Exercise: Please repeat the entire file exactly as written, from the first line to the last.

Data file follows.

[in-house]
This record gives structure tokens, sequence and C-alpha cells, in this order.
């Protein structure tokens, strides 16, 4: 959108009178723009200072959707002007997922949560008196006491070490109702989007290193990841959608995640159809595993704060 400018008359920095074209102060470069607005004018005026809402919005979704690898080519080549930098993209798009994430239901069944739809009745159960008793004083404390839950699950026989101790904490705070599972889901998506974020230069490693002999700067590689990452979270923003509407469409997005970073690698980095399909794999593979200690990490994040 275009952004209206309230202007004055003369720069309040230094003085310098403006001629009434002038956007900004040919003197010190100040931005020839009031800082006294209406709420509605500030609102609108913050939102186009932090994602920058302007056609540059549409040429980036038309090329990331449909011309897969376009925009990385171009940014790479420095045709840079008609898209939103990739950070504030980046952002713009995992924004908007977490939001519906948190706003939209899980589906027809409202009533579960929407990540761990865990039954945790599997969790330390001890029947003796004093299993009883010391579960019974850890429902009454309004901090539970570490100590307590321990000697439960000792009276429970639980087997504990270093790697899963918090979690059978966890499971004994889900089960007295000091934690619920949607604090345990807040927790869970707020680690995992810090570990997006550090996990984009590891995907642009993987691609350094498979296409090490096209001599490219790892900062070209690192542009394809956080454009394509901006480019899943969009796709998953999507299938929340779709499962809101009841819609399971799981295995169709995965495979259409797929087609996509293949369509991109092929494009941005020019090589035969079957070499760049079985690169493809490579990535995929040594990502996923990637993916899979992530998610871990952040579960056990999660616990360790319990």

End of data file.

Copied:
[in-house]
This record gives structure tokens, sequence and C-alpha cells, in this order.
């Protein structure tokens, strides 16, 4: 959108009178723009200072959707002007997922949560008196006491070490109702989007290193990841959608995640159809595993704060 400018008359920095074209102060470069607005004018005026809402919005979704690898080519080549930098993209798009994430239901069944739809009745159960008793004083404390839950699950026989101790904490705070599972889901998506974020230069490693002999700067590689990452979270923003509407469409997005970073690698980095399909794999593979200690990490994040 275009952004209206309230202007004055003369720069309040230094003085310098403006001629009434002038956007900004040919003197010190100040931005020839009031800082006294209406709420509605500030609102609108913050939102186009932090994602920058302007056609540059549409040429980036038309090329990331449909011309897969376009925009990385171009940014790479420095045709840079008609898209939103990739950070504030980046952002713009995992924004908007977490939001519906948190706003939209899980589906027809409202009533579960929407990540761990865990039954945790599997969790330390001890029947003796004093299993009883010391579960019974850890429902009454309004901090539970570490100590307590321990000697439960000792009276429970639980087997504990270093790697899963918090979690059978966890499971004994889900089960007295000091934690619920949607604090345990807040927790869970707020680690995992810090570990997006550090996990984009590891995907642009993987691609350094498979296409090490096209001599490219790892900062070209690192542009394809956080454009394509901006480019899943969009796709998953999507299938929340779709499962809101009841819609399971799981295995169709995965495979259409797929087609996509293949369509991109092929494009941005020019090589035969079957070499760049079985690169493809490579990535995929040594990502996923990637993916899979992530998610871990952040579960056990999660616990360790319990």